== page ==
While I work here at TWICE and know much of the industry, I don't claim to be our publication's expert on HDTV and related subjects. That's why Greg Tarr writes about it.
So, when the time came 1 ½ years ago to replace my nearly 25-year-old RCA 25-inch console — which had died one day after years of faithful service — my wife and I marched off to P.C. Richard. We were armed with information from members of our staff, and all the latest data about the newest TV sets collected from the Internet. I was prepared to work with the retail salesmen to purchase a television capable of handling what I considered the ultimate in high-tech TV watching — a high-definition-ready unit.
My co-workers did their best to supply me with all the latest information on high-definition viewing, and seemed unconcerned there would be any serious problems ahead. But their nonchalance has proven to be vastly understated.
My wife and I went home with a 50-inch, 16:9 format Cinema Series Toshiba that was more than ready to serve up the best in digital viewing. At the time, late in 2001, my intention was to purchase a high-def converter box from Toshiba and set up a satellite dish outside my house. But the tall trees in the area precluded any thought of a home satellite system, and my HD-ready Toshiba TV continued to supply an analog picture provided by the local cable company, Cablevision.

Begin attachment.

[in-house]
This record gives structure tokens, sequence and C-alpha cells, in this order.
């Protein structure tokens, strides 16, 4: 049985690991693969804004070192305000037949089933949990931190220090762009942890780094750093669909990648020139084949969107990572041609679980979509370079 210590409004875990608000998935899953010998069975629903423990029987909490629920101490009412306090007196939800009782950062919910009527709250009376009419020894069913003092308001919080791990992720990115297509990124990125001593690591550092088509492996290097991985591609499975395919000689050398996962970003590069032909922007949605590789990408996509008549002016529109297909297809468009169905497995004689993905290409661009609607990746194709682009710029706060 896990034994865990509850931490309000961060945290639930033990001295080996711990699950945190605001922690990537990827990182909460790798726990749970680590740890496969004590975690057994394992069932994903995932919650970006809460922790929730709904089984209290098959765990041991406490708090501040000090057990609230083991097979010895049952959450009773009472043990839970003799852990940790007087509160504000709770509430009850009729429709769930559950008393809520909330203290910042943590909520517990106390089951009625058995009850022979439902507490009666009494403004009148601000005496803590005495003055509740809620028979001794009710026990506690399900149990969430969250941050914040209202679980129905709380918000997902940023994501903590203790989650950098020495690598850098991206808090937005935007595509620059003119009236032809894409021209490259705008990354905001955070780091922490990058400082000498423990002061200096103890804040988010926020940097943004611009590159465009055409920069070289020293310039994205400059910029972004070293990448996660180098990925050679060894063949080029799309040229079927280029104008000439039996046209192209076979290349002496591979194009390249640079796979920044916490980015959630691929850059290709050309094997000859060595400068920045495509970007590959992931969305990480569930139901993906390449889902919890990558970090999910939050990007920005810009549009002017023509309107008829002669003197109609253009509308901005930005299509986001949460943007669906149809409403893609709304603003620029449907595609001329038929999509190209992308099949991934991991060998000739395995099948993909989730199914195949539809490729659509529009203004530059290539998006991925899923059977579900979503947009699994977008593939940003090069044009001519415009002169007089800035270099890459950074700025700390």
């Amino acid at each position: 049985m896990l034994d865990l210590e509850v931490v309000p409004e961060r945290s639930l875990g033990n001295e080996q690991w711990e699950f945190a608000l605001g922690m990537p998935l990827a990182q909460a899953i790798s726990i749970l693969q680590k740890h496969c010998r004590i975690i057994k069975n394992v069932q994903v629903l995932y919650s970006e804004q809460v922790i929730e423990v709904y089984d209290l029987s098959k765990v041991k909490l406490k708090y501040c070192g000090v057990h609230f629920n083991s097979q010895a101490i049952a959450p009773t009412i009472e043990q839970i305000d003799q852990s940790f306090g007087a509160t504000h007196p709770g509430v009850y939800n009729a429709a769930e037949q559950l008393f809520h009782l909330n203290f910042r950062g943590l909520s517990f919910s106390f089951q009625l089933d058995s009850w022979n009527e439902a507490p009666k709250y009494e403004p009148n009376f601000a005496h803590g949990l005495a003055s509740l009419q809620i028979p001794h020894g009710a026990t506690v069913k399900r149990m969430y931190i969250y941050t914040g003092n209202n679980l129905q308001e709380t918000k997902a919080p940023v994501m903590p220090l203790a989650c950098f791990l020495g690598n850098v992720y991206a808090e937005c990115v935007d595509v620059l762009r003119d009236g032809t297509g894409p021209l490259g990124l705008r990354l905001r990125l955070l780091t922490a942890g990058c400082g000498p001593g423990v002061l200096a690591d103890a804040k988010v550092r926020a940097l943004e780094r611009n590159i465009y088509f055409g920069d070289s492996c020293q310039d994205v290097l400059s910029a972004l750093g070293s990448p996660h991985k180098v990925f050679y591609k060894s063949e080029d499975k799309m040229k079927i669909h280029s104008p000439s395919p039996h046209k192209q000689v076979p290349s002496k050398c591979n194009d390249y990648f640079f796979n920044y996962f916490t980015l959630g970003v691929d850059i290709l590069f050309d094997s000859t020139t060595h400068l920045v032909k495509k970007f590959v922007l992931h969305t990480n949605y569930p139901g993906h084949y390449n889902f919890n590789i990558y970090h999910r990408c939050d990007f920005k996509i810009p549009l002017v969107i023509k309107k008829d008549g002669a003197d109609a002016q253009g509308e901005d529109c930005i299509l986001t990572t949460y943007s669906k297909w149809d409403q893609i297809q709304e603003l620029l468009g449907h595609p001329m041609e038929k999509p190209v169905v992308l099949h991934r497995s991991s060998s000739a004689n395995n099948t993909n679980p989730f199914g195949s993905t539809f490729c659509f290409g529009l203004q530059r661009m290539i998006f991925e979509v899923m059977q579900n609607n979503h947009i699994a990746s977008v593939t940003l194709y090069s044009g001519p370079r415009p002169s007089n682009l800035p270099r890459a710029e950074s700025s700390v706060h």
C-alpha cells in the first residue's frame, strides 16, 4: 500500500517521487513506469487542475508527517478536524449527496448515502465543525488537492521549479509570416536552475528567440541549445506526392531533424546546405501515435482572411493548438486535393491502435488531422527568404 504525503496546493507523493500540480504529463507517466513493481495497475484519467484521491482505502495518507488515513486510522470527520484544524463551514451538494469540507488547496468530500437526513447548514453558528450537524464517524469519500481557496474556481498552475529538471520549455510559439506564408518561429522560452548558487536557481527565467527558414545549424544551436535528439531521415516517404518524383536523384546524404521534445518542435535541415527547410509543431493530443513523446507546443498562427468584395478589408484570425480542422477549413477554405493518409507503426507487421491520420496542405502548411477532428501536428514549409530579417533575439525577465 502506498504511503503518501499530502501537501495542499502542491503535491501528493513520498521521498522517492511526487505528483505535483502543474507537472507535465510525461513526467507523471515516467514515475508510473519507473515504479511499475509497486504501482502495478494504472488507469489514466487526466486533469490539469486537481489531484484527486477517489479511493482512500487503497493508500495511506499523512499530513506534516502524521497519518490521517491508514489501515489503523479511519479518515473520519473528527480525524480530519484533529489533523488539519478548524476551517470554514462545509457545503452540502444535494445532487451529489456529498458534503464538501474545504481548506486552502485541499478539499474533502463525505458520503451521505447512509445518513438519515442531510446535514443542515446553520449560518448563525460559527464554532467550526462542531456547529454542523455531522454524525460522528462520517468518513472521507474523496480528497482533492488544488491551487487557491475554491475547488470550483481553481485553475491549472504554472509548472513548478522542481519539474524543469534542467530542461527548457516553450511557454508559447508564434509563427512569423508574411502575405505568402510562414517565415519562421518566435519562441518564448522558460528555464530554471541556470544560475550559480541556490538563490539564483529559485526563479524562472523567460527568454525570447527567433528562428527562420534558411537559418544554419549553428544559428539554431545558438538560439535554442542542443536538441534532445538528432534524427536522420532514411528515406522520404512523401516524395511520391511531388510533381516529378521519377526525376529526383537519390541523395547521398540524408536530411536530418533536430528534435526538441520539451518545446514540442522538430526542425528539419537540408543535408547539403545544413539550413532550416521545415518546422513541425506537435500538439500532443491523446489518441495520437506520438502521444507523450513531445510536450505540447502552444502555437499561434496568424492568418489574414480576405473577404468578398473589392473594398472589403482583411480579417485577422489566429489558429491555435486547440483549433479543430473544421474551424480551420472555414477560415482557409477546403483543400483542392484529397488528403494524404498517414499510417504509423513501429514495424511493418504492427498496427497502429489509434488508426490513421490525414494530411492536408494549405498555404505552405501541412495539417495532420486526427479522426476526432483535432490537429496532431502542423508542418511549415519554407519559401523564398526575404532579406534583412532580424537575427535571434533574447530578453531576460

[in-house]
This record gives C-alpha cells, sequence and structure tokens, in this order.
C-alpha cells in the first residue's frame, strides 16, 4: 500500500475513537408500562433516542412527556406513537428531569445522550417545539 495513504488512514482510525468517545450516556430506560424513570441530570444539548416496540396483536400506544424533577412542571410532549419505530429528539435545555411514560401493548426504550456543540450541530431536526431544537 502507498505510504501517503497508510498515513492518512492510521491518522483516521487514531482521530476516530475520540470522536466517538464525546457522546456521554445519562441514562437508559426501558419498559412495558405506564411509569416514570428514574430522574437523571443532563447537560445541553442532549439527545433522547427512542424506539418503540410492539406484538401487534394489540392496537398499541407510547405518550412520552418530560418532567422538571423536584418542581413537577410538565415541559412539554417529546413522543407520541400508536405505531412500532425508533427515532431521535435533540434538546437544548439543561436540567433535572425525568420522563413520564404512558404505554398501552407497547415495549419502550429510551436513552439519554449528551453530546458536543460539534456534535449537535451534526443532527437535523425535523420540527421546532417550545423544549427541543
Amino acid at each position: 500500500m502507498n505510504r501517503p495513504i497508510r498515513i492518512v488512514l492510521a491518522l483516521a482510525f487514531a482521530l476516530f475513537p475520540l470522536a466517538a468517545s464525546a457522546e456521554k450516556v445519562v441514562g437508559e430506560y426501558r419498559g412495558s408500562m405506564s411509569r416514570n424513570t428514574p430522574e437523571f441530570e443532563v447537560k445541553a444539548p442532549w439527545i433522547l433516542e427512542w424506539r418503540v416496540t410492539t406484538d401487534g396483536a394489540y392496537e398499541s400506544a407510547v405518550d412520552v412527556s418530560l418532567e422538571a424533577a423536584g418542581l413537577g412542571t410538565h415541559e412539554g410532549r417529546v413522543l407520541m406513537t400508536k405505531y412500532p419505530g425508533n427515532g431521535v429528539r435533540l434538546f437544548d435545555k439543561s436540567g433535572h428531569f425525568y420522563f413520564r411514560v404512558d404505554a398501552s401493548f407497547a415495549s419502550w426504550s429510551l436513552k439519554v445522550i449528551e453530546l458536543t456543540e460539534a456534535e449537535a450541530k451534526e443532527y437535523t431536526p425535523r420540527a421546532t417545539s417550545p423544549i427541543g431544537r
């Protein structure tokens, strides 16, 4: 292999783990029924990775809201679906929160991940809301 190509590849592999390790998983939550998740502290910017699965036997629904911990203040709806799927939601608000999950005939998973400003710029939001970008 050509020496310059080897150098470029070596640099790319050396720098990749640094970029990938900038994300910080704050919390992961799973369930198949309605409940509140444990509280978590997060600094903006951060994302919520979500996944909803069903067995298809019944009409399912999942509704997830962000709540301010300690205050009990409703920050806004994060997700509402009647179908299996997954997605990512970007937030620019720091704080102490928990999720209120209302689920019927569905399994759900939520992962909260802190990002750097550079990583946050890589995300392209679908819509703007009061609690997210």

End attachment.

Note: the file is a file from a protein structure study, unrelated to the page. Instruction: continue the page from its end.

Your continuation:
For the next 14 months, I continued to remain frustrated with my fair-to-middling TV picture, due to Cablevision's analog performance. Cablevision provided digital service in most all its trading areas, except ours. Then, this past January, Cablevision introduced its digital iO programming to my hometown. The fact I cooled my heels on a two-month waiting list before Cablevision installed two brand-new decoder boxes — one for my state-of-the-art 24-inch Toshiba table model and one for the 50-inch king of the house high-def set — did not diffuse my excitement. Digital capability was about to change my life. And TV viewing, expectedly, would never be the same.
Earlier this month, a Cablevision service provider arrived with the two new converter boxes. My first disappointment was that a digital signal was only going to be available for a new bank of stations. All my old channels, about 98 of them, would remain analog. Now, I have to assume some of the responsibility for not realizing that not all viewing was going to be digital. But I was so taken in by Cablevision's promotion for digital service, I never realized only a number of new digital channels would be provided, while the old ones remained the same.
The Cablevision technician, with what turned out to be limited experience in doing this type of installation, and not enough English to effectively communicate with me, began to install the wiring and converter box for the high-def set. We had left the smaller Toshiba with the sound on, following box installation, and it was making extremely loud noises, heard across the house.